Was the Supreme Court ruling a setback for voting rights? 04/21/2014:
The video is a reminder of what a throwback to pre-1965 days the Shelby County decision is. It features a smug, smarmy Southern white legislator reassuring us that voter-suppression laws are just reassuring little adjustments, certainly not meant to prevent The Negro from voting.
This is an issue for which the standard, this-side-says-the-other-side says reporting is ill-suited. For instance, this is the closing exchange, with Gwen Ifill posing a question to good-ole-boy North Carolina legislator David Lewis, whose homepage as of now opens up with a banner that says, "Help Stop NC Voter Fraud" - "voter fraud" being the segregationists current favorite slogan to justify voter-suppression laws:
GWEN IFILL: But let me ask you this.In fact, in-person voter fraud is a virtually non-existent problem. But Ifill instead let Lewis get away with answering her question with hypotheticals. One would think that the leading Quality TV news program could do a little research on alleged voter fraud in North Carolina to challenge a clearly evasive answer like that.
Is it fixing a problem — that you have evidence that fixed a problem that existed?
DAVID LEWIS: Well, we definitely have evidence, as I said, that folks that — some folks that registered to vote on the same day were never able to be verified.
We don’t know if they were actually eligible to vote or not. We think it does make sense to present a photo I.D., that the photo matches the name to say who you say you are. The professor referenced student I.D.s Doesn't it not make sense that if are you going attest, as the constitution of North Carolina calls for, that you are a resident of the state, that you would have taken time to have gone to the DMV and to get your driver's license or to get your non-operator's license, if this is truly your home, if this is the home in which are you going to exercise that precious right to vote, certainly being able to obtain an I.D. at no direct cost to you can’t be considered an impediment to voting.
GWEN IFILL: Well, this sounds like this is an issue that the administration is certainly not going to give up on.
And we’re going to — the Supreme Court may have just started this argument.
Kareem Crayton from the University of North Carolina and David Lewis with the North Carolina House of Representatives, thank you very much.
Dana Liebelson describes some of the actual results of the Shelby County decision in The Supreme Court Gutted the Voting Rights Act. What Happened Next in These 8 States Will Not Shock You. Mother Jones 04/08/2014:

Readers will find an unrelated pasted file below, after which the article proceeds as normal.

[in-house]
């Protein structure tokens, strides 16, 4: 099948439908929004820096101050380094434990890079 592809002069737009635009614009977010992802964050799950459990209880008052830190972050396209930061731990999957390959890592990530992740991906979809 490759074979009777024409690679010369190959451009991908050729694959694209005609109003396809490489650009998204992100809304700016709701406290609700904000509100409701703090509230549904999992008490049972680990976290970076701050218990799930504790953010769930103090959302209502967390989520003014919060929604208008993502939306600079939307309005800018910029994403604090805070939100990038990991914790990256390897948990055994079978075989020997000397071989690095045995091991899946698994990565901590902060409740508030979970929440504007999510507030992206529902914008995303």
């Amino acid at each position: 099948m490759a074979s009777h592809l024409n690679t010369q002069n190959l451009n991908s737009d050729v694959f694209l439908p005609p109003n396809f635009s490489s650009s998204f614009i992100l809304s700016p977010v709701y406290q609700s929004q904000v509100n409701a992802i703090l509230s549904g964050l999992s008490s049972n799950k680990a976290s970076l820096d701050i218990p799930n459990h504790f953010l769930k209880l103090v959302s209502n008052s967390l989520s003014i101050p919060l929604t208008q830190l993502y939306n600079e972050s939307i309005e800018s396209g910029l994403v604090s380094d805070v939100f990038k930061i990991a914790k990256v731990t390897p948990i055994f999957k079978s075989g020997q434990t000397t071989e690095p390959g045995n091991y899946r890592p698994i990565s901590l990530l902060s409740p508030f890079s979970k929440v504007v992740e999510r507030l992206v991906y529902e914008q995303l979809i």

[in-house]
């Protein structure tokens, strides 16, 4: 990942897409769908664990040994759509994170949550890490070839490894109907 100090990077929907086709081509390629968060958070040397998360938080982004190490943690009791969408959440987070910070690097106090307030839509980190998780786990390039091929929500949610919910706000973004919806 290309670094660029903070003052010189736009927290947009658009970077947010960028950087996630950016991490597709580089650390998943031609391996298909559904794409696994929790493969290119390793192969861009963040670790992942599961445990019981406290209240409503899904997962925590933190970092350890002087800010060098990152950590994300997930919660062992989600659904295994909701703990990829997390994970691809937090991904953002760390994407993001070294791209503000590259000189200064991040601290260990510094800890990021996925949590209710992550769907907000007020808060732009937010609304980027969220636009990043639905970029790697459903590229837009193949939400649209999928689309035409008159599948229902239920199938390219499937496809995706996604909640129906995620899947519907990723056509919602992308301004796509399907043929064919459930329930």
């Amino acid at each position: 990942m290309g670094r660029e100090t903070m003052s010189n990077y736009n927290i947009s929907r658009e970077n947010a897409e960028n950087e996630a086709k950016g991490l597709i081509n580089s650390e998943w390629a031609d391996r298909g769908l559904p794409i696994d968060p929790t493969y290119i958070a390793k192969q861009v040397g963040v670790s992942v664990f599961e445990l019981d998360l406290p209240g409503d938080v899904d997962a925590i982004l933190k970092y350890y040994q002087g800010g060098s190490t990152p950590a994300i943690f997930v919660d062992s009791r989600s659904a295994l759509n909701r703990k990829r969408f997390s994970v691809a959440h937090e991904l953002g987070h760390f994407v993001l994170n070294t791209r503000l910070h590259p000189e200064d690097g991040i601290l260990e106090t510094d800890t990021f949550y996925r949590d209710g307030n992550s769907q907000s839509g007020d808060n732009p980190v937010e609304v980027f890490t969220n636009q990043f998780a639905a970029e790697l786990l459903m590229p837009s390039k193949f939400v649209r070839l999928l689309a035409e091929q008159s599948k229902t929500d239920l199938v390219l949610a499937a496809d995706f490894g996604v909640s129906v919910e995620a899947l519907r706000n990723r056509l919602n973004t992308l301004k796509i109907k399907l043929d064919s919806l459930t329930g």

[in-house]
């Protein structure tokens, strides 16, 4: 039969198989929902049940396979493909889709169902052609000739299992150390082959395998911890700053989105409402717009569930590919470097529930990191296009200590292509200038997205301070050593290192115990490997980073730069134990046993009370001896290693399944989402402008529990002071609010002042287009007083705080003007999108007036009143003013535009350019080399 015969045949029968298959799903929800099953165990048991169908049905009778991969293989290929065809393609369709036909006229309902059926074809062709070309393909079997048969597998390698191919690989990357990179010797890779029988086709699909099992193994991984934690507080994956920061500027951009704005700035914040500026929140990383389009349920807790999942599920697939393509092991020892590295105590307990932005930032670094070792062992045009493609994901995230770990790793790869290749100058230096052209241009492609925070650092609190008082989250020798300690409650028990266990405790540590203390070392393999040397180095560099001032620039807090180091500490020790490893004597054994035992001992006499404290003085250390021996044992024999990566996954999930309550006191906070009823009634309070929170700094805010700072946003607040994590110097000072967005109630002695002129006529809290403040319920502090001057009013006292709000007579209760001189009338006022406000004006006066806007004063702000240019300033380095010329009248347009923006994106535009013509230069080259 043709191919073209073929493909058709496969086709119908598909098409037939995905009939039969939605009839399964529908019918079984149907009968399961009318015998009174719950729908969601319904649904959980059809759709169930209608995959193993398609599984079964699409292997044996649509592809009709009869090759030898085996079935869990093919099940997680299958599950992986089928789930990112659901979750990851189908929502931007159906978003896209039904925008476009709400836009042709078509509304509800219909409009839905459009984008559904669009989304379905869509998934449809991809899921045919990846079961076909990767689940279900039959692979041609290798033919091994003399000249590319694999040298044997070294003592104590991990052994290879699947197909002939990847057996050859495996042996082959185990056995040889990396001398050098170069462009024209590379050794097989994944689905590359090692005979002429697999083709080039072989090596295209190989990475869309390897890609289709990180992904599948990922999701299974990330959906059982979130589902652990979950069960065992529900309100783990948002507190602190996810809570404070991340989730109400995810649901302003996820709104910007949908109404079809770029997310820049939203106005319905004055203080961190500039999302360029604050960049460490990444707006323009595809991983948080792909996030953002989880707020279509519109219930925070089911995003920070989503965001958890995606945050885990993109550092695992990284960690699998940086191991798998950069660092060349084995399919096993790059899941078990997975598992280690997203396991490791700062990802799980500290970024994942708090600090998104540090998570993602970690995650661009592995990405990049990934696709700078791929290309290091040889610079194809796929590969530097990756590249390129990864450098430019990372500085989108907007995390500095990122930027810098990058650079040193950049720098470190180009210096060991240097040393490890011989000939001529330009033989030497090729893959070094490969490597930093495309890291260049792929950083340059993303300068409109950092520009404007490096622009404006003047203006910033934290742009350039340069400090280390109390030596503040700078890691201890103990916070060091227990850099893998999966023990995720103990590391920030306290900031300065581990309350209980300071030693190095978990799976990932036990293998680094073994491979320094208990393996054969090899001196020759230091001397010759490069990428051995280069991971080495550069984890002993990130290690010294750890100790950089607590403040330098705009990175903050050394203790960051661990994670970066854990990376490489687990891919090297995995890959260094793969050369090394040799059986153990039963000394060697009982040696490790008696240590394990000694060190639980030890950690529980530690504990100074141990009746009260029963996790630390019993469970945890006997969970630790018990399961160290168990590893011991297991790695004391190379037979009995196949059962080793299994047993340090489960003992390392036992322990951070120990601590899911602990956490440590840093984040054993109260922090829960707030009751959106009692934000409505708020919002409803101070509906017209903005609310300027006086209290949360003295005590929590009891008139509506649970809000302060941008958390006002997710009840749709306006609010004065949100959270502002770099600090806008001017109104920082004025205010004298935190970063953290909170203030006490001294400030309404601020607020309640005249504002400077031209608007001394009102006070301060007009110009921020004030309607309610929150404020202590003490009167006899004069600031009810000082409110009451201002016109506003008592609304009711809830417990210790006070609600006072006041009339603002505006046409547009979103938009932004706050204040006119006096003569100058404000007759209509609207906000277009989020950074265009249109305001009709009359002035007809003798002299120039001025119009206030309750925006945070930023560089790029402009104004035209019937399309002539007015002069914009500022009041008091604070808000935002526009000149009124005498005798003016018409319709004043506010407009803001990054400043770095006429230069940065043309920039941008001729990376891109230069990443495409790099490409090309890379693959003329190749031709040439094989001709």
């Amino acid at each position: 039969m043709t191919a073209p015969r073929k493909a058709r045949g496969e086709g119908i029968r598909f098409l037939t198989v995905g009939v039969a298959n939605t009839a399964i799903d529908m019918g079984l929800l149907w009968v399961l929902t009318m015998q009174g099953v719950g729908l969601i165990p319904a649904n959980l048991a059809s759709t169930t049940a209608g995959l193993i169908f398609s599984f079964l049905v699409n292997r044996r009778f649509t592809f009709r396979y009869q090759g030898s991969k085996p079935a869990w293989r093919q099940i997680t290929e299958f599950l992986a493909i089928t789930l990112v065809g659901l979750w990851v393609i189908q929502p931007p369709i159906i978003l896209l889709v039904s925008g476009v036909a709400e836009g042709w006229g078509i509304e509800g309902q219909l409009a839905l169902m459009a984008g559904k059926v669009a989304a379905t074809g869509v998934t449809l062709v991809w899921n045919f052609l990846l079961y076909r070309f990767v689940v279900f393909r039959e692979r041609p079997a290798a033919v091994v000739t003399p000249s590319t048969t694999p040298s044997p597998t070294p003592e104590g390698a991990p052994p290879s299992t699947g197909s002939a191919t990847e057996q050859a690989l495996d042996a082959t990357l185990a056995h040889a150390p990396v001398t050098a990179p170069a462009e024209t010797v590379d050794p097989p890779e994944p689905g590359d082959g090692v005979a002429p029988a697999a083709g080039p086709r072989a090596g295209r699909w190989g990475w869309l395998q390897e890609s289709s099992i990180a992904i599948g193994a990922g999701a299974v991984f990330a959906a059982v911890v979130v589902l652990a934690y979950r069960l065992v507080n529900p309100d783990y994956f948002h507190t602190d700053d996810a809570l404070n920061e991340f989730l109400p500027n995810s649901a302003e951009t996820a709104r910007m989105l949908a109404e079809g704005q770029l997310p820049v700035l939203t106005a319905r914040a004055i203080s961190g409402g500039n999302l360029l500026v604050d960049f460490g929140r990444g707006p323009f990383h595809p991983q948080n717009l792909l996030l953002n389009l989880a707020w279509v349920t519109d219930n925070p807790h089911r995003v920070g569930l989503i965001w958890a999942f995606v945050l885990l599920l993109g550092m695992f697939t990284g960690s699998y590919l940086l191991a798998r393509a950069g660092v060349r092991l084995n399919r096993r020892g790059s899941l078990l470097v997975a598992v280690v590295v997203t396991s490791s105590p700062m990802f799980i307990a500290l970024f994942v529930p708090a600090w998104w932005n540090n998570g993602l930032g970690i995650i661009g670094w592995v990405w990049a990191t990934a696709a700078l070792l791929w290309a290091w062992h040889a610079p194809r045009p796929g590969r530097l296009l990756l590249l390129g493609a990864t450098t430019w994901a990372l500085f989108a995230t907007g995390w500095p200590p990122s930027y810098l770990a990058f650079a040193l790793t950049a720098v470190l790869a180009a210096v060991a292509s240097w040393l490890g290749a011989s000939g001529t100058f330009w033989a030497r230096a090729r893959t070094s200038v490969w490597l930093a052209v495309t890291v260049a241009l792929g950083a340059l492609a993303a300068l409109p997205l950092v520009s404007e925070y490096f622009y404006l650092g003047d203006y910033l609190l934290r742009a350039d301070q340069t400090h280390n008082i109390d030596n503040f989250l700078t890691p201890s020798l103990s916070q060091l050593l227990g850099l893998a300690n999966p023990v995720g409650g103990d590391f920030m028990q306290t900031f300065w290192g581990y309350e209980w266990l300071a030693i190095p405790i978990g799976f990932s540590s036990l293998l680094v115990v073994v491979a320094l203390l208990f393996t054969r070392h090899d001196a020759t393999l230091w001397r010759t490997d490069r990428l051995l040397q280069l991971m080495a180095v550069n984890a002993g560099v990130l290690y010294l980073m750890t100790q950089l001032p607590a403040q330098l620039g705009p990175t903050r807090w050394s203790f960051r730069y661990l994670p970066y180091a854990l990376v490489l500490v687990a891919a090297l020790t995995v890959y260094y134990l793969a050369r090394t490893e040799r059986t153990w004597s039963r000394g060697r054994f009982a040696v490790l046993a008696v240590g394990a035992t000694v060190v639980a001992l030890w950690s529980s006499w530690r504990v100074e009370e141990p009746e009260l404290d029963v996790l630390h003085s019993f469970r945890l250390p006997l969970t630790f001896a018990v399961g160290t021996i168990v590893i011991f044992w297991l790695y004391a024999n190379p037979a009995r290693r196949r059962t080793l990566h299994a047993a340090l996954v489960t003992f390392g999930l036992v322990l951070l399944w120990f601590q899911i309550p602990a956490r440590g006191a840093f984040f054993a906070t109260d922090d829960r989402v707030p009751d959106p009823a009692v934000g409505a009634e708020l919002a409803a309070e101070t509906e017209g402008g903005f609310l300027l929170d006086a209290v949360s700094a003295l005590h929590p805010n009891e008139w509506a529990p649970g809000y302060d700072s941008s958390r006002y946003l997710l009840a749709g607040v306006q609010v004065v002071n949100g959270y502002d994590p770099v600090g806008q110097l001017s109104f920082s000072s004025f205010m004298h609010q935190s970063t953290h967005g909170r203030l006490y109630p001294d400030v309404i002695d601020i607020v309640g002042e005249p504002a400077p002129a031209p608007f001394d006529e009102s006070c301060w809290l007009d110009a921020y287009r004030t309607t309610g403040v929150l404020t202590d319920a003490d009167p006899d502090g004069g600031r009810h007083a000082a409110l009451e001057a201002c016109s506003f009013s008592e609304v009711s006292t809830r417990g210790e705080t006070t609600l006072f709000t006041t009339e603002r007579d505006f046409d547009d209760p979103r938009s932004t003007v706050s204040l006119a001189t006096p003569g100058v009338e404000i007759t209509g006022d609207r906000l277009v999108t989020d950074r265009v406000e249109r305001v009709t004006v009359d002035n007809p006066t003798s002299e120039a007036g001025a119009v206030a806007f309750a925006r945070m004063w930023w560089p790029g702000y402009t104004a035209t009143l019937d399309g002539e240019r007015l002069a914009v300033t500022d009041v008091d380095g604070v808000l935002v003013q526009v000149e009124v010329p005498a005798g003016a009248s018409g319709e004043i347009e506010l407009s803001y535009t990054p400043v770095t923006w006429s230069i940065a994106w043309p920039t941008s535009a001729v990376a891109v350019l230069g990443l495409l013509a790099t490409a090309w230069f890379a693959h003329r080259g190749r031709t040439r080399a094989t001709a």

Before the Shelby County v. Holder decision came down on June 25, Section 5 of the Voting Rights Act required federal review of new voting rules in 15 states, most of them in the South. (In a few of these states, only specific counties or townships were covered.) Chief Justice John Roberts voted to gut the Voting Rights Act on the basis that "our country has changed," and that blanket federal protection wasn't needed to stop discrimination. But the country hasn't changed as much as he may think.She also manages to tell us more about what North Carolina has done since Shelby County that Gwen Ifill and her guests did: "About one month after the Shelby decision, Republicans in North Carolina pushed through a package of extreme voting restrictions, including ending same-day registration, shortening early voting by a week, requiring photo ID, and ending a program that encourages high schoolers to sign up to vote when they turn 18."
We looked at how many of these 15 states passed or implemented voting restrictions after Section 5 was invalidated, compared to the states that were not covered by the law. (We defined "voting restriction" as passing or implementing a voter ID law, cutting voting hours, purging voter rolls, or ending same-day registration. Advocates criticize these kinds of laws for discriminating against low-income voters, young people, and minorities, who tend to vote for Democrats.) We found that 8 of the 15 states, or 53 percent, passed or implemented voting restrictions since June 25, compared to 3 of 35 states that were not covered under Section 5—or less than 9 percent. Additionally, a number of states not covered by the Voting Rights Act actually expanded voting rights in the same time period.
Tags: confederate heritage month 2014, white racism, segregation